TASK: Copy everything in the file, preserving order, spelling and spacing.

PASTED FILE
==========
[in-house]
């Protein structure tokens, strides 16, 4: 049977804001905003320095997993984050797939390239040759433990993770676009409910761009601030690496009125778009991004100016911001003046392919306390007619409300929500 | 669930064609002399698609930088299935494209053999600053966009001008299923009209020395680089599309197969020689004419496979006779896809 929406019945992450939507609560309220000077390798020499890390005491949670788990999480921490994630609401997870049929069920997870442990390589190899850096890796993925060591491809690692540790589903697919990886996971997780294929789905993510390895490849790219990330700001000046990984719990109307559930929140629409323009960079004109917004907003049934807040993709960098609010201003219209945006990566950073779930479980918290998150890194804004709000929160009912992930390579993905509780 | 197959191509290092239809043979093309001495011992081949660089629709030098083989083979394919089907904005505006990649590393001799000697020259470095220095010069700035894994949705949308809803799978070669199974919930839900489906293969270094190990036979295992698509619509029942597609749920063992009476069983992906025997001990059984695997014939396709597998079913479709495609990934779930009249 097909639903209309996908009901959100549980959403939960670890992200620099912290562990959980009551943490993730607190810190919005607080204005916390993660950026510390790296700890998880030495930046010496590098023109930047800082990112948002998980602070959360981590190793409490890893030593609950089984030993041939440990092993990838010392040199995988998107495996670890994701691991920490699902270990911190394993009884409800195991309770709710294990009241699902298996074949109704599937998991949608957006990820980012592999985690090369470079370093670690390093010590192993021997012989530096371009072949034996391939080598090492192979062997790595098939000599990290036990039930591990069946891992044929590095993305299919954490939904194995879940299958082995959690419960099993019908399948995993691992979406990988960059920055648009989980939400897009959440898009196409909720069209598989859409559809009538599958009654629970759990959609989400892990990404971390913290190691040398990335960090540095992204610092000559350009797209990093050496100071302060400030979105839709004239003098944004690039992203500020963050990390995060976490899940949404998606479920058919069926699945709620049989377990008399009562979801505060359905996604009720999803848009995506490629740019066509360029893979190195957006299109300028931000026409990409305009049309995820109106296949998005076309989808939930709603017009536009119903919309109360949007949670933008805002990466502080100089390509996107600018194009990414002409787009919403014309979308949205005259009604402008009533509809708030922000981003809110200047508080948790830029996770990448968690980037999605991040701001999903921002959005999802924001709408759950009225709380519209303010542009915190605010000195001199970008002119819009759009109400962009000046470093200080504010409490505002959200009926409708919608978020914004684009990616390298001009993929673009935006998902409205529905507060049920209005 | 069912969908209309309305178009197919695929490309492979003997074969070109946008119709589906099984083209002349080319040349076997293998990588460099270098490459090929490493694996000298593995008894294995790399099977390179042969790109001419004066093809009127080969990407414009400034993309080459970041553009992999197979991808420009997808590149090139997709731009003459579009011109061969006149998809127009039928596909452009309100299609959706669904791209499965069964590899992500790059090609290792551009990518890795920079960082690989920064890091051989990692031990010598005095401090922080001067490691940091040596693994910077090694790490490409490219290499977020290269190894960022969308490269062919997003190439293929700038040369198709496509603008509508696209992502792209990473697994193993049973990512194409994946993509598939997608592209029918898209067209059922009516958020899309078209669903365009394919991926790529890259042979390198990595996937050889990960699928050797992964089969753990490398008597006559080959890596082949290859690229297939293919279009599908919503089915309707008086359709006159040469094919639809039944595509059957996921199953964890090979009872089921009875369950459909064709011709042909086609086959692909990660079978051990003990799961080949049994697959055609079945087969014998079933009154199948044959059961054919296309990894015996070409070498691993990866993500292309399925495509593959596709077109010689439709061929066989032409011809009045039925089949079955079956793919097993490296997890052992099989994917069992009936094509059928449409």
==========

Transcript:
[in-house]
């Protein structure tokens, strides 16, 4: 049977804001905003320095997993984050797939390239040759433990993770676009409910761009601030690496009125778009991004100016911001003046392919306390007619409300929500 | 669930064609002399698609930088299935494209053999600053966009001008299923009209020395680089599309197969020689004419496979006779896809 929406019945992450939507609560309220000077390798020499890390005491949670788990999480921490994630609401997870049929069920997870442990390589190899850096890796993925060591491809690692540790589903697919990886996971997780294929789905993510390895490849790219990330700001000046990984719990109307559930929140629409323009960079004109917004907003049934807040993709960098609010201003219209945006990566950073779930479980918290998150890194804004709000929160009912992930390579993905509780 | 197959191509290092239809043979093309001495011992081949660089629709030098083989083979394919089907904005505006990649590393001799000697020259470095220095010069700035894994949705949308809803799978070669199974919930839900489906293969270094190990036979295992698509619509029942597609749920063992009476069983992906025997001990059984695997014939396709597998079913479709495609990934779930009249 097909639903209309996908009901959100549980959403939960670890992200620099912290562990959980009551943490993730607190810190919005607080204005916390993660950026510390790296700890998880030495930046010496590098023109930047800082990112948002998980602070959360981590190793409490890893030593609950089984030993041939440990092993990838010392040199995988998107495996670890994701691991920490699902270990911190394993009884409800195991309770709710294990009241699902298996074949109704599937998991949608957006990820980012592999985690090369470079370093670690390093010590192993021997012989530096371009072949034996391939080598090492192979062997790595098939000599990290036990039930591990069946891992044929590095993305299919954490939904194995879940299958082995959690419960099993019908399948995993691992979406990988960059920055648009989980939400897009959440898009196409909720069209598989859409559809009538599958009654629970759990959609989400892990990404971390913290190691040398990335960090540095992204610092000559350009797209990093050496100071302060400030979105839709004239003098944004690039992203500020963050990390995060976490899940949404998606479920058919069926699945709620049989377990008399009562979801505060359905996604009720999803848009995506490629740019066509360029893979190195957006299109300028931000026409990409305009049309995820109106296949998005076309989808939930709603017009536009119903919309109360949007949670933008805002990466502080100089390509996107600018194009990414002409787009919403014309979308949205005259009604402008009533509809708030922000981003809110200047508080948790830029996770990448968690980037999605991040701001999903921002959005999802924001709408759950009225709380519209303010542009915190605010000195001199970008002119819009759009109400962009000046470093200080504010409490505002959200009926409708919608978020914004684009990616390298001009993929673009935006998902409205529905507060049920209005 | 069912969908209309309305178009197919695929490309492979003997074969070109946008119709589906099984083209002349080319040349076997293998990588460099270098490459090929490493694996000298593995008894294995790399099977390179042969790109001419004066093809009127080969990407414009400034993309080459970041553009992999197979991808420009997808590149090139997709731009003459579009011109061969006149998809127009039928596909452009309100299609959706669904791209499965069964590899992500790059090609290792551009990518890795920079960082690989920064890091051989990692031990010598005095401090922080001067490691940091040596693994910077090694790490490409490219290499977020290269190894960022969308490269062919997003190439293929700038040369198709496509603008509508696209992502792209990473697994193993049973990512194409994946993509598939997608592209029918898209067209059922009516958020899309078209669903365009394919991926790529890259042979390198990595996937050889990960699928050797992964089969753990490398008597006559080959890596082949290859690229297939293919279009599908919503089915309707008086359709006159040469094919639809039944595509059957996921199953964890090979009872089921009875369950459909064709011709042909086609086959692909990660079978051990003990799961080949049994697959055609079945087969014998079933009154199948044959059961054919296309990894015996070409070498691993990866993500292309399925495509593959596709077109010689439709061929066989032409011809009045039925089949079955079956793919097993490296997890052992099989994917069992009936094509059928449409």